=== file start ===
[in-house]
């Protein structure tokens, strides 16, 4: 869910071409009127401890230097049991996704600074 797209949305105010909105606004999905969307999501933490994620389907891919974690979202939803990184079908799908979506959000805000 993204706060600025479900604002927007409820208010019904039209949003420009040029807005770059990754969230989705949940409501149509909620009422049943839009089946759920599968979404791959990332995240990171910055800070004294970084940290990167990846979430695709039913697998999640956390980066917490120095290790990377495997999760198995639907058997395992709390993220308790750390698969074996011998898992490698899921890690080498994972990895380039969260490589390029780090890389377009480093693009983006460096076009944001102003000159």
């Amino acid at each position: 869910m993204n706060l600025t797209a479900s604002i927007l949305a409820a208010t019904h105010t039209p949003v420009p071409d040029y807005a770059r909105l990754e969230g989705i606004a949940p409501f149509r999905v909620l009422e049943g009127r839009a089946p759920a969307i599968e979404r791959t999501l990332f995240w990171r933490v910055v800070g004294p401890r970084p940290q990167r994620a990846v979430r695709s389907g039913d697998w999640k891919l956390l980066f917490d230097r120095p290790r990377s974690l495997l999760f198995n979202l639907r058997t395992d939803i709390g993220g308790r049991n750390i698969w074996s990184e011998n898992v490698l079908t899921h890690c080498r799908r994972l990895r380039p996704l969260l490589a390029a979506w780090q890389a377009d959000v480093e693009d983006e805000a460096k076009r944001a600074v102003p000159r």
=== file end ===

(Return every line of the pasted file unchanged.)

[in-house]
């Protein structure tokens, strides 16, 4: 869910071409009127401890230097049991996704600074 797209949305105010909105606004999905969307999501933490994620389907891919974690979202939803990184079908799908979506959000805000 993204706060600025479900604002927007409820208010019904039209949003420009040029807005770059990754969230989705949940409501149509909620009422049943839009089946759920599968979404791959990332995240990171910055800070004294970084940290990167990846979430695709039913697998999640956390980066917490120095290790990377495997999760198995639907058997395992709390993220308790750390698969074996011998898992490698899921890690080498994972990895380039969260490589390029780090890389377009480093693009983006460096076009944001102003000159």
């Amino acid at each position: 869910m993204n706060l600025t797209a479900s604002i927007l949305a409820a208010t019904h105010t039209p949003v420009p071409d040029y807005a770059r909105l990754e969230g989705i606004a949940p409501f149509r999905v909620l009422e049943g009127r839009a089946p759920a969307i599968e979404r791959t999501l990332f995240w990171r933490v910055v800070g004294p401890r970084p940290q990167r994620a990846v979430r695709s389907g039913d697998w999640k891919l956390l980066f917490d230097r120095p290790r990377s974690l495997l999760f198995n979202l639907r058997t395992d939803i709390g993220g308790r049991n750390i698969w074996s990184e011998n898992v490698l079908t899921h890690c080498r799908r994972l990895r380039p996704l969260l490589a390029a979506w780090q890389a377009d959000v480093e693009d983006e805000a460096k076009r944001a600074v102003p000159r």